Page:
TEHRAN, Iran, (AP) – Iran said foreign experts can accompany the international envoys it has invited to inspect its nuclear facilities ahead of planned talks with world powers, the Foreign Ministry said Thursday.
Ministry spokesman Ramin Mehmanparast spokesman said the invitation by Iran to representatives of Russia, China, EU, developing and Arab countries to visit its nuclear facilities could be extended to the experts as well.
“There are no restrictions on bringing nuclear experts as companions,” he said, in response to concerns by some country representatives that they didn’t have sufficient expertise for the trip.
Mehmanparast said the invitation aimed at building trust ahead of talks Jan. 21 with world powers in Istanbul over Iran’s controversial nuclear program that many fear might be aimed at developing weapons. Iran denies the charge.
Iran’s invitation pointedly did not include the United States, one of its biggest critics internationally, and many saw this as an attempt to divide the nations conducting the nuclear talks. Already a number of countries have indicated they may pass on the tour.
EU foreign policy chief Catherine Ashton already has said EU would not attend the tour and the inspection of nuclear sites should be done by the U.N.’s International Atomic Energy Agency. Then on Thursday China also said it is unlikely to take up Iran’s offer.
Foreign Ministry spokesman Hong Lei said Thursday that “as our representative to Vienna is now at home, it will be difficult for him to visit Iran.”
Russian Foreign Minister Sergey Lavrov, meanwhile, said Thursday that the invitation “deserves attention as any gesture showing some extra openness in relations with the international community,” but maintained it could neither replace IAEA inspections or the upcoming Istanbul talks.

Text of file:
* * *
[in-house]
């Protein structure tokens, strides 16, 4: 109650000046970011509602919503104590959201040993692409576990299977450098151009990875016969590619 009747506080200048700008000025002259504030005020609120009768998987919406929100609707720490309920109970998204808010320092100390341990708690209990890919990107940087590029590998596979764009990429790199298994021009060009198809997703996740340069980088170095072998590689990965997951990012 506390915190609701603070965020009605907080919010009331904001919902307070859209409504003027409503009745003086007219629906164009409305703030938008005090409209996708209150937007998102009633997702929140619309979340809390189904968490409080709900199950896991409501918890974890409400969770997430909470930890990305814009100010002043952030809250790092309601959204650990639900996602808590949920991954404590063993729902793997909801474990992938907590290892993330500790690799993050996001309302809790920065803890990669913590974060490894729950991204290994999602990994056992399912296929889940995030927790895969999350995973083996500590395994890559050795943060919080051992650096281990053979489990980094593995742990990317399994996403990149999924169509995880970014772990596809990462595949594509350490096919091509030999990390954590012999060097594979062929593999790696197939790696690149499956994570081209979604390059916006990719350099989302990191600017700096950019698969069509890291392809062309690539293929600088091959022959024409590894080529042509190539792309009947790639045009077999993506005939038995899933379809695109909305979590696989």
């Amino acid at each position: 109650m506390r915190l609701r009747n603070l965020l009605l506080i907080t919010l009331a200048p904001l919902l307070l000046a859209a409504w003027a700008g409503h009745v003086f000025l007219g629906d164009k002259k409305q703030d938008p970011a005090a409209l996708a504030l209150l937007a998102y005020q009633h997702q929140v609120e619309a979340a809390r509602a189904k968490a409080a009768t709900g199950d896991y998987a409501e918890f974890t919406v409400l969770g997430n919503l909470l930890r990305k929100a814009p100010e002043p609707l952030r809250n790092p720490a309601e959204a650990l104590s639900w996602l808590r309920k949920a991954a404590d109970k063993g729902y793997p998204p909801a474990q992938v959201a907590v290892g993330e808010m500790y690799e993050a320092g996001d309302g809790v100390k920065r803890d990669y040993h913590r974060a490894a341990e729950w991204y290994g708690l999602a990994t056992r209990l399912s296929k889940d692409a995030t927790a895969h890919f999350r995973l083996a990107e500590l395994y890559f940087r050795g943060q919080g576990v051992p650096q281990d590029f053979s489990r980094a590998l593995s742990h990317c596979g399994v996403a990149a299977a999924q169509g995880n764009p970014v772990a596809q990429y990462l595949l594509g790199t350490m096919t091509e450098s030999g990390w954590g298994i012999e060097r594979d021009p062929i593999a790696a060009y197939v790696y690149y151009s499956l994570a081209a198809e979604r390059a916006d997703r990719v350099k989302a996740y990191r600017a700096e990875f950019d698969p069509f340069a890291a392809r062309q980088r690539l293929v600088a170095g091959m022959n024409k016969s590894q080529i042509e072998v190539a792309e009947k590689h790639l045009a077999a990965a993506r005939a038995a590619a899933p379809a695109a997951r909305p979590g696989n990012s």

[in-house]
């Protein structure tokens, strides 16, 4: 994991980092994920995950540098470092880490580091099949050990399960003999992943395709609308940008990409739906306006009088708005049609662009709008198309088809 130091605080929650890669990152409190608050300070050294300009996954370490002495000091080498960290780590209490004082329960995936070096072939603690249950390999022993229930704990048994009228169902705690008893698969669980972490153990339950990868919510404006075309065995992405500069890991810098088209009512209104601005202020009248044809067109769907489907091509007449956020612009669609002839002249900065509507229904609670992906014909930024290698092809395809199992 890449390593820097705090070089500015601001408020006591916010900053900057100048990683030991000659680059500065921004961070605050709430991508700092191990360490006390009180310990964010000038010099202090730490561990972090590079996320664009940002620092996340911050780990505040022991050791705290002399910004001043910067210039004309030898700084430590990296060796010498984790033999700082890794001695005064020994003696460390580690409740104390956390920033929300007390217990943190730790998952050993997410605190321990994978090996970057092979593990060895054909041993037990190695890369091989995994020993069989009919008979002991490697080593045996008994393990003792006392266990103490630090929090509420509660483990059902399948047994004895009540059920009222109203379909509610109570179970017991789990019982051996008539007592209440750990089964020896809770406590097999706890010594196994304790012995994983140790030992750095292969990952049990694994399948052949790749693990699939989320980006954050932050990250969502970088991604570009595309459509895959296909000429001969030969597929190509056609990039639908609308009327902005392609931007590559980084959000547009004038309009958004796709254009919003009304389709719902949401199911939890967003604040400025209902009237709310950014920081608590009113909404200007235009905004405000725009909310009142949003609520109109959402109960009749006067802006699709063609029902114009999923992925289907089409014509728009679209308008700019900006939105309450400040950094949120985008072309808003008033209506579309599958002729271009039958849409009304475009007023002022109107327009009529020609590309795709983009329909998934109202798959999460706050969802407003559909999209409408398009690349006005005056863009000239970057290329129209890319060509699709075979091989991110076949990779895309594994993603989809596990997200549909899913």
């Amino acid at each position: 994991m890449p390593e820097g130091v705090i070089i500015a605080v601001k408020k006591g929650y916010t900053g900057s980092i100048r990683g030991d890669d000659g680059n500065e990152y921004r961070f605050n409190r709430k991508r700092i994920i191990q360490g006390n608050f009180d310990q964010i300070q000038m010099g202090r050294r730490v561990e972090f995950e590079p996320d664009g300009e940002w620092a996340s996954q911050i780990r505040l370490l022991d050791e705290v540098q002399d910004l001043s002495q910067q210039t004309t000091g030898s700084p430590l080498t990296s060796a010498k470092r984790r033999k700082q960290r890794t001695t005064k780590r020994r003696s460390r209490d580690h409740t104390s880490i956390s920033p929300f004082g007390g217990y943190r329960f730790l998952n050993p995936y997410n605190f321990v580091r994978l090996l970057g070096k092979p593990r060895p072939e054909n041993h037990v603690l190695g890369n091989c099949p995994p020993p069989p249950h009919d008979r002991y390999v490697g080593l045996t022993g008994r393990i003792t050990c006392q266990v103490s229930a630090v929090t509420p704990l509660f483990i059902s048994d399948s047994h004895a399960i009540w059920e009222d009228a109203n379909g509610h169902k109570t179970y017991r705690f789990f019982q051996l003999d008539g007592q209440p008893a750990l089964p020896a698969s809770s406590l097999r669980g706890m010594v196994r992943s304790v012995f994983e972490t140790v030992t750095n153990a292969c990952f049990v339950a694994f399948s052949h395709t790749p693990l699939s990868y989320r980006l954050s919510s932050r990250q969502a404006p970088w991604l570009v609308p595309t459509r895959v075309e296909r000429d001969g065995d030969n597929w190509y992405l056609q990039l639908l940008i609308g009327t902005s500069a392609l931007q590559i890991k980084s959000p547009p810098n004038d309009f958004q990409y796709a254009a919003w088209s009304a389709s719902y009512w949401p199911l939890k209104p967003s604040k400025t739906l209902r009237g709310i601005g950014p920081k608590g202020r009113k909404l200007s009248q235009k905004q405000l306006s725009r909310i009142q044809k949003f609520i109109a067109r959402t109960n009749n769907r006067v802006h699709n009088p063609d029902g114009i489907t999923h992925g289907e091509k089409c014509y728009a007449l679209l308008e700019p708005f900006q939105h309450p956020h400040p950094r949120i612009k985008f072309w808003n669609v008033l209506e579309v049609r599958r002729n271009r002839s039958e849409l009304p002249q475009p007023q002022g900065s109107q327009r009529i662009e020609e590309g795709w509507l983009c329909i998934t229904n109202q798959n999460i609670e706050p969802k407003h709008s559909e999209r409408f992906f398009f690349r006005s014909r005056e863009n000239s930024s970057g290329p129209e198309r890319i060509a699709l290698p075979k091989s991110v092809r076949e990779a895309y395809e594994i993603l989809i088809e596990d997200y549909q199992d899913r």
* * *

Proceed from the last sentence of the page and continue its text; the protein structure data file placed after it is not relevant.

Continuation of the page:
“The Iranian nuclear program is quite an acute problem now both because we aren’t seeing due Iranian cooperation with the IAEA and also because excessive tensions are being fanned around it,” he added.
Iran said the facilities to be visited include the uranium enrichment facility at Natanz and the Arak site where it is building a plutonium-producing heavy water reactor.
Both facilities are considered suspect by the West because they could be used to make the fissile core of nuclear warheads, and Tehran’s refusal to shut them down has triggered U.N. Security Council sanctions.
Iran invited several countries — including Russia, China and Hungary, which currently holds the European Union’s rotating presidency — to tour the sites ahead of the next round of international talks on its disputed nuclear program.
The invitation was not extended to the United States or the three European countries — Britain, France and Germany — that have been more critical of Iran. Those four countries will also take part in the talks, together with Russia and China.
Iran’s IAEA envoy Ali Asghar Soltanieh also said the representatives from Egypt, Algeria, Venezuela and Syria would visit the sites on Saturday and Sunday, according to IRNA, the state news agency.